The optional SOHC 1.4-liter turbocharged four-cylinder is far more vocal. Its delightfully boisterous exhaust aside, the tiny-bore, long-stroke Fiat unit isn't nearly as smooth as the normally aspirated base engine. The Multiair 1.4 produces exactly the same amount of horsepower, but where the 2.0's torque peaks briefly at 148 lb-ft, the smaller engine's turbo blows out 184 lb-ft over a 1500-rpm plateau, and accordingly, this Dart is far zippier in traffic. It's also about ten percent less likely to dart into gas stations, as its 27/39-mpg EPA ratings easily best the 2.0-liter's 25/36 mpg.
Those figures are for cars equipped with the standard six-speed manual transmission, which is a pleasure to row through the gears. Throttle calibration on the 2.0-liter manual car wasn't final, and engineers promised us its considerable lag would be corrected before production. The tuning of the 1.4, an engine we know from the Fiat 500 Abarth, was great, although the Dart's heft (it weights between 3100 and 3300 pounds) highlighted the port-injected engine's turbo lag and relatively narrow power band.
A third engine will be available later this year -- a 2.4-liter, long-stroke version of the 2.0-liter Tigershark. It eschews the second camshaft in favor of the 1.4's MultiAir variable valve lift system, which promises improved fuel economy and increased torque, and produces 184 hp and 171 lb-ft of torque.
The normally aspirated engines can be optionally paired to a six-speed automatic that's so good we had to ask Chrysler where it came from -- and the answer was Hyundai. Of course, the Tigershark engines are descendants of engines created by the Global Engine Alliance, a joint venture among Chrysler, Mitsubishi, and Hyundai, so it's not all that surprising to see a Hyundai-sourced automatic transmission attached to them. The PowerTech torque-converter unit has a wide ratio spread, appropriate gearing, and seamless shift quality, and it even has a manual shift gate with the correct (in other words, racing) layout -- forward for downshift, backward for upshift. Overall, the transmission is so good, and such a vast improvement over Chrysler's other transmissions, that we're in no rush to try the ZF-sourced nine-speed automatic Chrysler CEO Sergio Marchionne promised the Dart would receive next year. (The original Neon's automatic, for the record, had but one-third that many gears.)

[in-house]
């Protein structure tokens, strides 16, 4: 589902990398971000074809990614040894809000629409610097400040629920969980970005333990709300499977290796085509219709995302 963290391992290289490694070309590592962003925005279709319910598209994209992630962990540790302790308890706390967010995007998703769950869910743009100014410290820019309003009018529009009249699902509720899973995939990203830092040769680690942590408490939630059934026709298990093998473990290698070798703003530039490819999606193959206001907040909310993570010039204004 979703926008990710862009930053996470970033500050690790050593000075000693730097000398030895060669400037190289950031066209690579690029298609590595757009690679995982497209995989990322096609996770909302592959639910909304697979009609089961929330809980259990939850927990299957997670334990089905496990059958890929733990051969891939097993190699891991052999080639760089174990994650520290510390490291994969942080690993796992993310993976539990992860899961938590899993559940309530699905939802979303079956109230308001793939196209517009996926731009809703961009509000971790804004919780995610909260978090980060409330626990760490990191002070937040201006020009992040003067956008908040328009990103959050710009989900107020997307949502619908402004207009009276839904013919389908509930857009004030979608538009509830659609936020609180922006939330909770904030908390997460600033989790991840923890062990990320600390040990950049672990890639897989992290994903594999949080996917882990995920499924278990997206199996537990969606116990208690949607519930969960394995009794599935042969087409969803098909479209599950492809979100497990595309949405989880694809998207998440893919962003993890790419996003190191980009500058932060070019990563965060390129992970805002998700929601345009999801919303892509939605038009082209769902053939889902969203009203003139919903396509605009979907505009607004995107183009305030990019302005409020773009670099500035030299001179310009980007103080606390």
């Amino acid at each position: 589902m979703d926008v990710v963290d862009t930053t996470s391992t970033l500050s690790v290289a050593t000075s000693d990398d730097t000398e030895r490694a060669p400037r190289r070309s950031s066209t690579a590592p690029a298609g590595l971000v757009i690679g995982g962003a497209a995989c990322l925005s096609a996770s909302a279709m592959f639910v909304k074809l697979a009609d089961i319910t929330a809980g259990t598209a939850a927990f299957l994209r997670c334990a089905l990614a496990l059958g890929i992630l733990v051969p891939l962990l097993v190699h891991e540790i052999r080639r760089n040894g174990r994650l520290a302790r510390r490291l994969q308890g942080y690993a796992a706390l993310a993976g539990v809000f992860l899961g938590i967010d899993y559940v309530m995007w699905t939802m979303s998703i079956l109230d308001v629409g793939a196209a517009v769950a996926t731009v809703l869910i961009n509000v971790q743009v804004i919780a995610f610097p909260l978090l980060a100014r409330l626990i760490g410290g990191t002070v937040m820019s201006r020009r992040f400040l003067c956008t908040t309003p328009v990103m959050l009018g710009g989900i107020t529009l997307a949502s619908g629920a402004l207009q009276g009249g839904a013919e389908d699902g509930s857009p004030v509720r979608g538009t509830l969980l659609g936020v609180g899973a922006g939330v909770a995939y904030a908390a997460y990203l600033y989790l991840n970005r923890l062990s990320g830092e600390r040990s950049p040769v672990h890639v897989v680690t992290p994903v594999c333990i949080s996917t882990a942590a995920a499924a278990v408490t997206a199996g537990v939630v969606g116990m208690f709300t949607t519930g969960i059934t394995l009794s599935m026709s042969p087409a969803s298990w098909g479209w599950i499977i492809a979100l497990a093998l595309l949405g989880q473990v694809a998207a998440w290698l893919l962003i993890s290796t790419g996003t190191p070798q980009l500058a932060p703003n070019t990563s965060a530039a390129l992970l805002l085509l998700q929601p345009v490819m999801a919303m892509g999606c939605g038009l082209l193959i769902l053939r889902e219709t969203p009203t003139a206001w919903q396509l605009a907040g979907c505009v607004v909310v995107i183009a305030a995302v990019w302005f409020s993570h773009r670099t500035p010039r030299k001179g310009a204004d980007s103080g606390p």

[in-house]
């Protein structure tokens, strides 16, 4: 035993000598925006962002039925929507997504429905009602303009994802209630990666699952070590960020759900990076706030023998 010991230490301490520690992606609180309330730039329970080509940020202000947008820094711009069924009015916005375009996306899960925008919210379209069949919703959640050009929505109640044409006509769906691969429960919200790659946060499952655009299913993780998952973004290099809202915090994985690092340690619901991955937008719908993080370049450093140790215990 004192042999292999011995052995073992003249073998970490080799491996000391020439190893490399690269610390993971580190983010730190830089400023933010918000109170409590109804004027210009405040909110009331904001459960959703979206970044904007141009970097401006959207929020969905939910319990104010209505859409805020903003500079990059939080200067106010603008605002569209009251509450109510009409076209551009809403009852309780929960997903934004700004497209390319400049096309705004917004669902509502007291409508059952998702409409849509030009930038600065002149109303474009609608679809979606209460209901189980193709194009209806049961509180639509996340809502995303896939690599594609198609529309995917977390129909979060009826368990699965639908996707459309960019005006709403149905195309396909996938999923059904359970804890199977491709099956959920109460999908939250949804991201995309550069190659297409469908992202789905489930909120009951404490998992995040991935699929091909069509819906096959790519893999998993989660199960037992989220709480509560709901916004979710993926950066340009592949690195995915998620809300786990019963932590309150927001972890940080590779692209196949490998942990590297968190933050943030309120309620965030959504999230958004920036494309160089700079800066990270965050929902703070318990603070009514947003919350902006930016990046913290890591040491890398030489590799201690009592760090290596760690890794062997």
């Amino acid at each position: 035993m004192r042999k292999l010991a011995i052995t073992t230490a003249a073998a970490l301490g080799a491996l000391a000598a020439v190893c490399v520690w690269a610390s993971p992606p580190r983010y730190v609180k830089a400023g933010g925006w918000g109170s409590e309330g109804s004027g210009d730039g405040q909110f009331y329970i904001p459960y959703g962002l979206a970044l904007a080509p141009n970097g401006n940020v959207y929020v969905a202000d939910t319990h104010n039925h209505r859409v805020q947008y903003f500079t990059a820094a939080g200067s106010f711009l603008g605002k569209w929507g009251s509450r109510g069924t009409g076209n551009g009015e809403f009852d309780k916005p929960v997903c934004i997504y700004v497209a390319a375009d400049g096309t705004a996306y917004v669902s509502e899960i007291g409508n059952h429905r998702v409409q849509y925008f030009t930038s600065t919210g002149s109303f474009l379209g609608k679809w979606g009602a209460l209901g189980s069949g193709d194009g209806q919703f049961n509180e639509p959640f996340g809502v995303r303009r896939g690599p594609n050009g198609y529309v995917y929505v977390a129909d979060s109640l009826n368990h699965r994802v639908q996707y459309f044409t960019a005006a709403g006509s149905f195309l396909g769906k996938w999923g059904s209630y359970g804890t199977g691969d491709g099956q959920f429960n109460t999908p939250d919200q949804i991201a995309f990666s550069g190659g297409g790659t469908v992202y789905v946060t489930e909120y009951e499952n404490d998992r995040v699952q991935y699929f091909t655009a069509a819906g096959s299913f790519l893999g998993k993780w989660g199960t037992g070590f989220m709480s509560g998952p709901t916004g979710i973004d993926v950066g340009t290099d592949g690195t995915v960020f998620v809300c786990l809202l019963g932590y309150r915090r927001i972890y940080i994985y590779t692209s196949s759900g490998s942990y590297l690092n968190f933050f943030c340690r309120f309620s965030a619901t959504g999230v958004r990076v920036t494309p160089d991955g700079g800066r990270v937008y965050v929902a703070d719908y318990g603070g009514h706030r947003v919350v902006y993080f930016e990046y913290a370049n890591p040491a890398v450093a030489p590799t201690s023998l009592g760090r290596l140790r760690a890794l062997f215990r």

The 1.4-liter turbo is a Fiat-sourced engine, so it gets its own automatic, a dry dual-clutch six-speed automatic, which will likely help to ensure that the downsized turbo powertrain remains the most efficient in the Dart lineup.
The Dart's Italian DNA is perhaps most visible to the driver. While the steering rack isn't especially communicative -- what electrically assisted system is, these days? -- it makes up for it with a quick ratio, a natural feeling of heft, and excellent straight-line stability. Our drive of prototype Darts took place during a major Northern California winter storm that dumped three inches of rain and felled trees, but it didn't dampen the Dart's spirit one bit. In the challenging conditions, the Dart remained composed at all times, although dashboard reflections on the steeply inclined windshield and wiper controls that are somewhat confusingly located, Mercedes-style, on the turn signal stalk were distracting.
The Dart's independent suspension is tuned for a smooth, very well-controlled ride, and cabin noises are admirably hushed. It feels both more substantial and more capable than most of its competitors in a hugely competitive segment. Chrysler points out that so-called compact cars are the single largest retail segment in the market, and the fastest growing. The Dart comes at the perfect time to take advantage of that, and it bolster the numbers of a car company that's already experiencing enormous growth.
Of course, this all happened once before -- we predict that, like the Neon, the Dart will be a sales success for Chrysler. At this point you might be wondering: whatever happened to the Neon? Well, someone decided that it was too cute and replaced it with the Caliber -- an ill-conceived, poorly executed quasi-crossover with a mug so unappealing that even Dodge's ad agency couldn't come up with a tag line better than "It's anything but cute." Luckily, the Dart is anything but a Caliber -- and to it, we say "Ciao, bello -- and welcome back."
On sale: Summer
Base Price: $16,745 (est.)
Engines: 2.0L I-4, 160 hp, 148 lb-ft; 1.4L turbo I-4, 160 hp, 184 lb-ft
Transmissions: 6-speed manual, 6-speed automatic
EPA fuel economy: 25/36 mpg (2.0L manual), 27/39 mpg (1.4L manual)